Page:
Georges and Anne are an octogenarian couple. They are cultivated, retired music teachers. Their daughter, also a musician, lives in Britain with her family. One day, Anne has a stroke, and the couple's bond of love is severely tested.
A teacher lives a lonely life, all the while struggling over his son's custody. His life slowly gets better as he finds love and receives good news from his son, but his new luck is about to be brutally shattered by an innocent little lie.
Thomas Bo Larsen,
Jep Gambardella has seduced his way through the lavish nightlife of Rome for decades, but after his 65th birthday and a shock from the past, Jep looks past the nightclubs and parties to find a timeless landscape of absurd, exquisite beauty.
Luciano is a Neapolitan fishmonger who supplements his modest income by pulling off little scams together with his wife Maria. A likeable, entertaining guy, Luciano never misses an opportunity to perform for his customers and countless relatives. One day his family urge him to try out for Big Brother. In chasing this dream his perception of reality begins to change. Written by
Nice film with many hilarious moments. A bit too long for my taste, and populated with too many heavily gesturing Italians. Plot based on real story
I saw this film as part of the Rotterdam film festival 2013 (IFFR), about someone pressured by his family to candidate himself for a Big Brother house. It all gets out of hand when he is not accepted initially but yet thinks to be on a sort of waiting list while being observed by the Big Brother team. He assumes being selected for a very special role in that TV show, and will be given a part later on when he proves to fit their criteria.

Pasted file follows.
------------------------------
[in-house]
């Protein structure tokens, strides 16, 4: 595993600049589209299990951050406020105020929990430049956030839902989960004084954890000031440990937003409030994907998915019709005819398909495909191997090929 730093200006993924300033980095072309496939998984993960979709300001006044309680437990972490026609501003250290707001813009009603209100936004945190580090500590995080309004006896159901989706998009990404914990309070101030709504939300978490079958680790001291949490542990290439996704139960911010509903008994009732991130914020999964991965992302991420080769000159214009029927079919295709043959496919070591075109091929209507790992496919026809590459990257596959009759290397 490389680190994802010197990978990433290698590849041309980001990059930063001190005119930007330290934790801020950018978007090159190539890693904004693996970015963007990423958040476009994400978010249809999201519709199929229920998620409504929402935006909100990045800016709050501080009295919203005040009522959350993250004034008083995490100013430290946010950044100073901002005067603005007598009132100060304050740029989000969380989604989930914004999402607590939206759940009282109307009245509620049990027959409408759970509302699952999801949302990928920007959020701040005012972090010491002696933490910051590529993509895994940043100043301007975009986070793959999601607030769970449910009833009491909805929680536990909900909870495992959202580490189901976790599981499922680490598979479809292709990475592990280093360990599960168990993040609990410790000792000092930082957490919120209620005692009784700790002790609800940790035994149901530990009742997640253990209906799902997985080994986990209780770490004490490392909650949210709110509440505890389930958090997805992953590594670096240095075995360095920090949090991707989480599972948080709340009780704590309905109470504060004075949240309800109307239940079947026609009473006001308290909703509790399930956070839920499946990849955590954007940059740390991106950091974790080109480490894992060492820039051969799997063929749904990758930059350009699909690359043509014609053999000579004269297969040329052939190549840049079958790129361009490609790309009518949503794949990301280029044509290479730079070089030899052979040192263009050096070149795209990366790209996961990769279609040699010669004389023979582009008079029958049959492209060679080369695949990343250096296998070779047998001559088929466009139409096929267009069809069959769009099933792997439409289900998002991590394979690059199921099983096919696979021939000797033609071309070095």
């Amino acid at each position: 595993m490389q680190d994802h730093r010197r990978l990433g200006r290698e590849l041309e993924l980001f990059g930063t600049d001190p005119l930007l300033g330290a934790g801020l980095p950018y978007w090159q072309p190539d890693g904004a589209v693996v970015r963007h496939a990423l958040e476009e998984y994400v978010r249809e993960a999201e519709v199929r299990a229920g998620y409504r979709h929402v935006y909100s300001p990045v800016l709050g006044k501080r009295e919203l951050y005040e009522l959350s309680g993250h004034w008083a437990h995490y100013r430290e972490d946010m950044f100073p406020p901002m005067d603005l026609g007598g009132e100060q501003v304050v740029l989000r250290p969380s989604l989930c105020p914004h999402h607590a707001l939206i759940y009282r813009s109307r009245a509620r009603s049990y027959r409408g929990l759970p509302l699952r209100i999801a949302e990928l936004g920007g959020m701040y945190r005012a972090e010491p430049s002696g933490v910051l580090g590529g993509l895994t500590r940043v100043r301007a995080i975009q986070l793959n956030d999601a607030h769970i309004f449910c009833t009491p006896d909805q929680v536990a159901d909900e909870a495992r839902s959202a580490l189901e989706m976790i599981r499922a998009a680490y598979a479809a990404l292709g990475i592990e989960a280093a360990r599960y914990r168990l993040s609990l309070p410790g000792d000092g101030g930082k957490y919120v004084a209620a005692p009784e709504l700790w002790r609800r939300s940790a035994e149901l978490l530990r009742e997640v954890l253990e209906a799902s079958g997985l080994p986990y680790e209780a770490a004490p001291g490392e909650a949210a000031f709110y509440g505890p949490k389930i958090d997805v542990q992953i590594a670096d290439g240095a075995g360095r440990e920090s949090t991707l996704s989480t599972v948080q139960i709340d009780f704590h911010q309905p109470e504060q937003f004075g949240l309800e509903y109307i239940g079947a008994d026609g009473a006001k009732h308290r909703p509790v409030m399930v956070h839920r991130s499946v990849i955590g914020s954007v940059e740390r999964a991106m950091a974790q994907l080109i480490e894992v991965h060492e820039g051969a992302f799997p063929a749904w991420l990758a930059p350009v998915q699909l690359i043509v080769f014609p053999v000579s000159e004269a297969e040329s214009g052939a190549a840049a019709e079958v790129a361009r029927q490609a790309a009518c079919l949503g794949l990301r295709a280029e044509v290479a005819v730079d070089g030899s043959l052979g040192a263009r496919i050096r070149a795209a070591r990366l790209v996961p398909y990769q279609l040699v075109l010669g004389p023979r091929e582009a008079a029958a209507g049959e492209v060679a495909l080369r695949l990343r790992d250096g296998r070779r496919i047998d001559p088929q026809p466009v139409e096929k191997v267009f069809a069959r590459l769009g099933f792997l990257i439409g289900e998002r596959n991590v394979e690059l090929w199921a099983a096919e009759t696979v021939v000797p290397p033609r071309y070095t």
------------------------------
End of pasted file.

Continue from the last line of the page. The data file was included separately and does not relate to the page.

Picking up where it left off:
During the final Q&A the director said that the film is about dreaming to escape from reality and to loose one's identity. He describers the main character (Luciano) to be a victim of the system. Luciano desire to get into the Big Brother house comes from initial pressure by his family, though later on he himself gets a bit mad about it. He continues with rigor, in spite of protests from the same family that pressured him in the first place. The importance of the family cannot be stressed enough and has a crucial role in the story, something typical for Italy as stated by the director.
The story forming the basis for this scenario really happened to a brother of the director's wife. (By the way: He is fully recovered now. He has even re-opened his fish shop at the same spot in Naples.) And giving away his furniture to make a good impression on imaginary inspectors, was also real, even to the extent that his wife did not dare leaving the house in fear of finding it empty on return. Even the cricket that Luciano suspected to be full of camera's, appeared in reality too. The ending scenes seem a bit far fetched (I won't reveal details, for spoilers sake), but can be deemed all right if it really comes from the true story that was the basis of this film.
The director also said that the actors were taken from theater or cabaret (except one, a family member). Faces were an important criterion in the selection process. The roles they play and their appearances reflect a "normal" family from the region. That explains the overload of wrinkled people, and especially women looking like the stereotypical "mama" that we see in food commercials. Luckily, the main characters (Luciano and his wife) are not so bad looking, in contrast to their entourage.
All in all, the film is a nice product with many hilarious moments. It is a bit too long, in my opinion, particularly when you get easily annoyed by heavily gesturing Italians, talking with a waterfall of words (it looks that way for us, understanding no Italian) and overly dramatic movements. We won't consider this movie memorable, but it serves its purpose as family entertainment very well. Anyway, the audience seemed to enjoy themselves nevertheless. The venue (over 500 seats) was fully booked on a Sunday morning.
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